When 2,711 Zambian schoolchildren completed this task in one recent study, only 12.5 percent correctly filled in more than half of shape sequences they were shown. But when the same task was given with familiar three-dimensional objects – things like toothpicks, stones, beans and beads – nearly three times as many children achieved this goal (34.9 percent). The task was aimed at recognizing patterns, not the ability to manipulate unfamiliar two-dimensional shapes. The use of a culturally foreign tool dramatically underestimated the abilities of these children.
Misplaced assumptions about what is “normal” might also affect the very methods scientists use to assess their theories. For example, one of the most commonly used tools in the behavioral sciences involves presenting a participant with a statement – something like “I generally trust people.” Then participants are asked to choose one point along a five- or seven-point line ranging from strongly agree to strongly disagree. This numbered line is named a “Likert item” after its social psychologist originator, Rensis Likert.
Most readers of this article have likely responded to many Likert items in their lifetime, but when this tool is taken to other settings it encounters varying success. Some people may refuse to answer. Others prefer to answer simply yes or no. Sometimes they respond with no difficulty.
If something as apparently simple and normal as a Likert item fails in different contexts (and not in others), it raises serious questions about our most basic models of how people should perceive and respond to stimuli.
Aiming for a science of all humanity
To address these potentially vast gaps in our understanding of human psychology and behavior, researchers have proposed a number of solutions. One is to reward researchers who take the time and effort to build long-term research relationships with diverse communities. Another is to recruit and retain behavioral scientists from diverse backgrounds and perspectives. Still another is to pay closer attention to the norms, values and beliefs of study communities, whether they are WEIRD or not, when interpreting results.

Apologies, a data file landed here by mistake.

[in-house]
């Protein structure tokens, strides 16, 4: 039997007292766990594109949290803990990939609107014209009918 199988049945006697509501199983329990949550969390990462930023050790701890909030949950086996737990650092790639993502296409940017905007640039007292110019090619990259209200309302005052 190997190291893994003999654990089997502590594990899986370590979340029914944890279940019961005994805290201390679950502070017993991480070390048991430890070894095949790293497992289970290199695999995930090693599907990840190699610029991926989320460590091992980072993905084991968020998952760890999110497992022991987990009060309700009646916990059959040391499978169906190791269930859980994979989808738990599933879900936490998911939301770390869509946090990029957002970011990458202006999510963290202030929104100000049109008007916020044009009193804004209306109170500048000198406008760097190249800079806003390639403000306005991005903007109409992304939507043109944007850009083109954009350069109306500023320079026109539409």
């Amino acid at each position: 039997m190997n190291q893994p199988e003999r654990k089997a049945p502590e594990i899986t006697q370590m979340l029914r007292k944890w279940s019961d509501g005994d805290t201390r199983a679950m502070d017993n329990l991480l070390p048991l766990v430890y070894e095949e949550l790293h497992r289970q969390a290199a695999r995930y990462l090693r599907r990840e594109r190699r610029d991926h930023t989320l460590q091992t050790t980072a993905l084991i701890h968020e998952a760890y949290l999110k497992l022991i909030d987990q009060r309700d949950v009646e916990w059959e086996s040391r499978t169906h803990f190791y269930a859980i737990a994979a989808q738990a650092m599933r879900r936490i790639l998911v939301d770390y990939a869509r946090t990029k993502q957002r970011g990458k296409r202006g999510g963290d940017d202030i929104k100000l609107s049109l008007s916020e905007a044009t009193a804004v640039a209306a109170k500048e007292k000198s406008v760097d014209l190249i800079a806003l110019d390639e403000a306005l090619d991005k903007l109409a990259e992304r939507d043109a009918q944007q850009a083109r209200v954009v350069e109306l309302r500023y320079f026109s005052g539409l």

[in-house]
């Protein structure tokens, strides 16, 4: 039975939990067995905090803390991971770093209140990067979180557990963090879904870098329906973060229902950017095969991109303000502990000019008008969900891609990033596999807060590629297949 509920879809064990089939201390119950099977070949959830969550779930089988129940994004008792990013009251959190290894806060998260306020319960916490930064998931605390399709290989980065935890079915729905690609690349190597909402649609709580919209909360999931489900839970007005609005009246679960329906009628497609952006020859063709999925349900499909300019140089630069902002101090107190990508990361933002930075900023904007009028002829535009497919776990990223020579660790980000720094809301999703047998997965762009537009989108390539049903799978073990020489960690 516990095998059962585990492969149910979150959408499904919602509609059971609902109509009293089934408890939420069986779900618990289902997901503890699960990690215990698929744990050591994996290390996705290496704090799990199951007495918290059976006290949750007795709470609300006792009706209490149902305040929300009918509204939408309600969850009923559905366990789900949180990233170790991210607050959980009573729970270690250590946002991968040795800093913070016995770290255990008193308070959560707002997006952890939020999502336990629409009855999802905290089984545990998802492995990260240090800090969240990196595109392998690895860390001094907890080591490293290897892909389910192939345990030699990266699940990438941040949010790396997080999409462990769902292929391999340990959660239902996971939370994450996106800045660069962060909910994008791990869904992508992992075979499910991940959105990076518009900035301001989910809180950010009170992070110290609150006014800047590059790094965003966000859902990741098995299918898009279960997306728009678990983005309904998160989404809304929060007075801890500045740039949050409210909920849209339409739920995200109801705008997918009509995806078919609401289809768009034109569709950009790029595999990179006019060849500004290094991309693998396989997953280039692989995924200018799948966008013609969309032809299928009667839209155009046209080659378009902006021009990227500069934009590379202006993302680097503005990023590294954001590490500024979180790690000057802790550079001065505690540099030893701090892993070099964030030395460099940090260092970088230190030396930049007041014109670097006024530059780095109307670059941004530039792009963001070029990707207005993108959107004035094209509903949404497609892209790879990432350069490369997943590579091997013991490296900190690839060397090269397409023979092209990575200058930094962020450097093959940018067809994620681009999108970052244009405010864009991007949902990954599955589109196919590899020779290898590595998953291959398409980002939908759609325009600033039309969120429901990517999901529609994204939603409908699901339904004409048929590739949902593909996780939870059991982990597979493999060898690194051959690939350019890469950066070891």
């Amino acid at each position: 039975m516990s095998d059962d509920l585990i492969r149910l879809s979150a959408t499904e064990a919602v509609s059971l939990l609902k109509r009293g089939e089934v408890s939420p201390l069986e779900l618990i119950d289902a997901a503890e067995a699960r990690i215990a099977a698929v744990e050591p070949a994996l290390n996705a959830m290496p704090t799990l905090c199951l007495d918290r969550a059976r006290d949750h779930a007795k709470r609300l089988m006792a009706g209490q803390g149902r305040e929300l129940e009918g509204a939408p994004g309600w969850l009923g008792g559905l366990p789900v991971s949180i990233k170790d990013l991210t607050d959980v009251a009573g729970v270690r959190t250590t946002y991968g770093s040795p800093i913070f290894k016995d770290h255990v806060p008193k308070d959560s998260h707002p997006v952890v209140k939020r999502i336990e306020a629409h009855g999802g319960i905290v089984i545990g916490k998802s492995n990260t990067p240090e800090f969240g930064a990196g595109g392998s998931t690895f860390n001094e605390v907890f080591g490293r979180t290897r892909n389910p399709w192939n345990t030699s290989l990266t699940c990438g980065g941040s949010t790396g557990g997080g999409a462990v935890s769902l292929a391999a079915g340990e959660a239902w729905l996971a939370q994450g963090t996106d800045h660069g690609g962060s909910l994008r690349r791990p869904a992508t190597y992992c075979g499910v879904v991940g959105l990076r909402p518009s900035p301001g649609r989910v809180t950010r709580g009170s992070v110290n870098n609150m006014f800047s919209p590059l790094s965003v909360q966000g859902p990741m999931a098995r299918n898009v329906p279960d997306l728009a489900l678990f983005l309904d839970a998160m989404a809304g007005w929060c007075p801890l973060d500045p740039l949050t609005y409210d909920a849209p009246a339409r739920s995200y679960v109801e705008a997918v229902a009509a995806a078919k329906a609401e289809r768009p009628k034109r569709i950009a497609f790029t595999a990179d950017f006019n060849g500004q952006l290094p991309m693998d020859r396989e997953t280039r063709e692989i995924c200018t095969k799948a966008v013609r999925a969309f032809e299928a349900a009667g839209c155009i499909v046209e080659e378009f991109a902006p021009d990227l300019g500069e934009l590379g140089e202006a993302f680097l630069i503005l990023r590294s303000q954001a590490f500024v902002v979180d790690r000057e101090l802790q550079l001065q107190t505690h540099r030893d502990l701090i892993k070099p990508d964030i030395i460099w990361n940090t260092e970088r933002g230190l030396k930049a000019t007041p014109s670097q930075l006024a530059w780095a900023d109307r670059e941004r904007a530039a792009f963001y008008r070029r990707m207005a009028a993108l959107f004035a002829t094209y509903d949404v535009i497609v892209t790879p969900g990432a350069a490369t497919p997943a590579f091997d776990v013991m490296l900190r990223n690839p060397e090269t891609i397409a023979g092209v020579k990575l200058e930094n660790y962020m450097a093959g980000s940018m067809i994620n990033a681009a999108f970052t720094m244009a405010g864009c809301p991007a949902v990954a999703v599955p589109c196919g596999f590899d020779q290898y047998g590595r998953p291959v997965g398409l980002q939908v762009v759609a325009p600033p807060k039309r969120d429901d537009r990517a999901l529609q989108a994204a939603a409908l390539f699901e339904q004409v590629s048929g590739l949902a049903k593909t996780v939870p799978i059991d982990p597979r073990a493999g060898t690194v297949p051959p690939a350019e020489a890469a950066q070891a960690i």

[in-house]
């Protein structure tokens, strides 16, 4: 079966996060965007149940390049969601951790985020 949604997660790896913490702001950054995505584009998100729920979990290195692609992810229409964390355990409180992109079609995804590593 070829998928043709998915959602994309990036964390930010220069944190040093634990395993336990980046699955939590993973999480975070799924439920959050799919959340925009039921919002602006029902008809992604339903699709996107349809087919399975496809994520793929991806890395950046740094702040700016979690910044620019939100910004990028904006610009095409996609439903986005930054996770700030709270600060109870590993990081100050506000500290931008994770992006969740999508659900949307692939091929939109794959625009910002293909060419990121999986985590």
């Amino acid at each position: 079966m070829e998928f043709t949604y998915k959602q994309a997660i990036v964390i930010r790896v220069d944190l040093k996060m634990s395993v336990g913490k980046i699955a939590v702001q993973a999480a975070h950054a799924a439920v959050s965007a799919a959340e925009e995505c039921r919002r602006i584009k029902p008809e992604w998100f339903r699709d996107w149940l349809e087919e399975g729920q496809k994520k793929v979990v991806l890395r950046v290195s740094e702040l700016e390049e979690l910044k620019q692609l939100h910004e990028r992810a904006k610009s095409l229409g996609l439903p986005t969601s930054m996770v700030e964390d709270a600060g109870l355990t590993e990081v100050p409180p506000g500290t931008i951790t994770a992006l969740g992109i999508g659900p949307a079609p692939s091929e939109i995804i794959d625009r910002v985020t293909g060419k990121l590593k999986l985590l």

A key part of these efforts will be to go beyond theories of “universal humans” and build theories that make predictions about how the local culture and environment can shape all aspects of human behavior and psychology. These include theories of how trading in markets can make people treat strangers more fairly, how some societies became WEIRD in recent centuries, and how the number of personality traits we find in a society – such as agreeableness, conscientiousness, neuroticism – depends on the complexity of a society’s organization.
Proponents disagree on the best paths to moving beyond WEIRD science to building a science of all humanity. But hopefully some combination of these solutions will expand our understanding of both what makes us human and what creates such remarkable diversity in the human experience.
Kerns Family Leaves a Lasting Legacy for the Latino Community
Catholic Social Services
November 19, 2018 – The Association of Fundraising Professionals Central Ohio Chapter will be presenting Mr. R. Kevin Kerns with the Leave a Legacy Award for his contribution to Catholic Social Services’ Our Lady of Guadalupe Center, which serves the largest population of Hispanics in Central Ohio.
Continuing a family commitment to social justice and philanthropy, Mr. Kerns’ legacy gift to the Our Lady of Guadalupe Center will fund a bilingual case manager and connect the Center’s clients with individualized resources to help them move toward self-sufficiency. It will also empower the Center, which is the only resource center in Franklin County aimed specifically at the growing immigrant Hispanic population, to make an exponentially greater impact within the community.
“This impact would not be possible without the forward-thinking and vision of Mr. Kerns,” said Rachel Lustig, President and CEO of Catholic Social Services. “Because of his generosity, CSS will be able to leverage this gift into even more resources to help the growing immigrant Latino community—and in so doing; we will be able to continue extending the Kerns family’s legacy of service.”
The 26th annual National Philanthropy Day award luncheon took place on Tuesday, November 20 at the Hilton Columbus Downtown Hotel.
About Catholic Social Services
Catholic Social Services (CSS) is an anti-poverty agency whose goal is to empower people in need, regardless of background, with the tools they need to reach their full potential. We focus our efforts on two specific populations that allow us to have the most significant impact in our community: families and seniors. Our unique approach to helping our clients—most of whom are marginalized or struggling with poverty—is designed to help them overcome barriers to success while respecting their dignity and acknowledging their value to our community. CSS was named one of the Top 5 Nonprofits to Watch in 2017 by The Columbus Foundation. Learn more at www.colscss.org